To prevent sending unsolicited promos to your prospects, get their permission first. Ask what they think of your brand. If they have no complaints, you can focus on converting them from a one-time customer into a loyal patron.
Of course, make it worth their time to revisit you. Set up loyalty rewards programs wherein repeat customers get exclusive discounts and freebies. Ensure that the incentives increase with more visits. They don’t necessarily have to be more expensive, but at least feature offers your customers will find appealing.
Promotional newsletters encourage repeat purchases, but bombarding prospects with discounts and freebies is spammy. Your promos will eventually lose value. In the worst case, email service providers might automatically direct your messages to spam folders.
To keep your customers engaged, incorporate follow-up surveys into your email marketing campaigns. Routinely ask for their opinion. Give them the option to unsubscribe from your newsletter, or else they’ll get annoyed.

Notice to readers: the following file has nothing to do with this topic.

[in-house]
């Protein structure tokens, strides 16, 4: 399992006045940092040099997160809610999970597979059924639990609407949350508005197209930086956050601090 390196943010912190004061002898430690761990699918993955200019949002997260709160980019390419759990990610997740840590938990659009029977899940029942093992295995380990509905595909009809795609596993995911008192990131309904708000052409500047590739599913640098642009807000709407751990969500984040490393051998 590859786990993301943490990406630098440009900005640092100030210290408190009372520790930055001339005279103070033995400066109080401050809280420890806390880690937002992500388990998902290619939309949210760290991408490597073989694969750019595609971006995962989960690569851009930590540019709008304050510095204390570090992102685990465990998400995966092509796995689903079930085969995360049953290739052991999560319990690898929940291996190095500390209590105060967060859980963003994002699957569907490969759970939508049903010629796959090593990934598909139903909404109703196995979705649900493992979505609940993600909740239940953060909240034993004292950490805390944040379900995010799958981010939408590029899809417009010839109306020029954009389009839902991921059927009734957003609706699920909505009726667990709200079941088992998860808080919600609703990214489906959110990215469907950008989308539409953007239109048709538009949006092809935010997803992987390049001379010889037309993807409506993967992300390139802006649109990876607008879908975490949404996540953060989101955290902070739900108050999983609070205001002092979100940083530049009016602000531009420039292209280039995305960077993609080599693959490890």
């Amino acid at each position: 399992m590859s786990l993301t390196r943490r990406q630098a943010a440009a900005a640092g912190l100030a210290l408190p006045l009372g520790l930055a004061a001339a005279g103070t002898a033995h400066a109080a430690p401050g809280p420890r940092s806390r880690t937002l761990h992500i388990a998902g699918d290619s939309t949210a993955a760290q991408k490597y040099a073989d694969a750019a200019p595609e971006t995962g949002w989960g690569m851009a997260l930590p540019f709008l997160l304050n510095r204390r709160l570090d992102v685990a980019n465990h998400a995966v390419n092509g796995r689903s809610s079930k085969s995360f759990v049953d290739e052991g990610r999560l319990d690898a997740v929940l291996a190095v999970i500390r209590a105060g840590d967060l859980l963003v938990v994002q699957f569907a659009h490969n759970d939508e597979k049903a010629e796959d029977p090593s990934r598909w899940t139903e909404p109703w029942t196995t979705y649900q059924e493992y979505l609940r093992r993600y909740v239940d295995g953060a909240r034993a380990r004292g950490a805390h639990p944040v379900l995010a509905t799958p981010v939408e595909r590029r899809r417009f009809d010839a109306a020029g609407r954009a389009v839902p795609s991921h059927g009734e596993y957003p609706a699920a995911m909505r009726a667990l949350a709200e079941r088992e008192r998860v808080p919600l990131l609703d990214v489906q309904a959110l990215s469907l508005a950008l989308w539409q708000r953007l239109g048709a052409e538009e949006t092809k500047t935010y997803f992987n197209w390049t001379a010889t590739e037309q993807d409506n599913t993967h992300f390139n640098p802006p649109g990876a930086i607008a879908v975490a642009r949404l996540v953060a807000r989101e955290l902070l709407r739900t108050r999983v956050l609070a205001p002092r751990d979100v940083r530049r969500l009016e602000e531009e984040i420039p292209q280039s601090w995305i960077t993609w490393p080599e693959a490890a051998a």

Even if answering your questionnaire only takes five minutes, respondents might still find them a hassle. Most will ignore your survey request. Just the idea of visiting an outbound link or grabbing a pen to fill out a random survey already turns them off.
So if someone makes time for your survey, show your appreciation. Morgan Taylor, the co-Founder of Jolly SEO, encourages business owners to create a rewards program exclusive for survey respondents. He says, “Offer your survey respondents differing rewards. For instance, if your customers already get discounts from referrals, offer free digital products in exchange for answering surveys.”
Don’t underestimate word-of-mouth advertising. It’s an effective marketing strategy to bring organic traffic to your website, eCommerce shop, or brick-and-mortar store. Consumers are more likely to support brands recommended by someone they trust.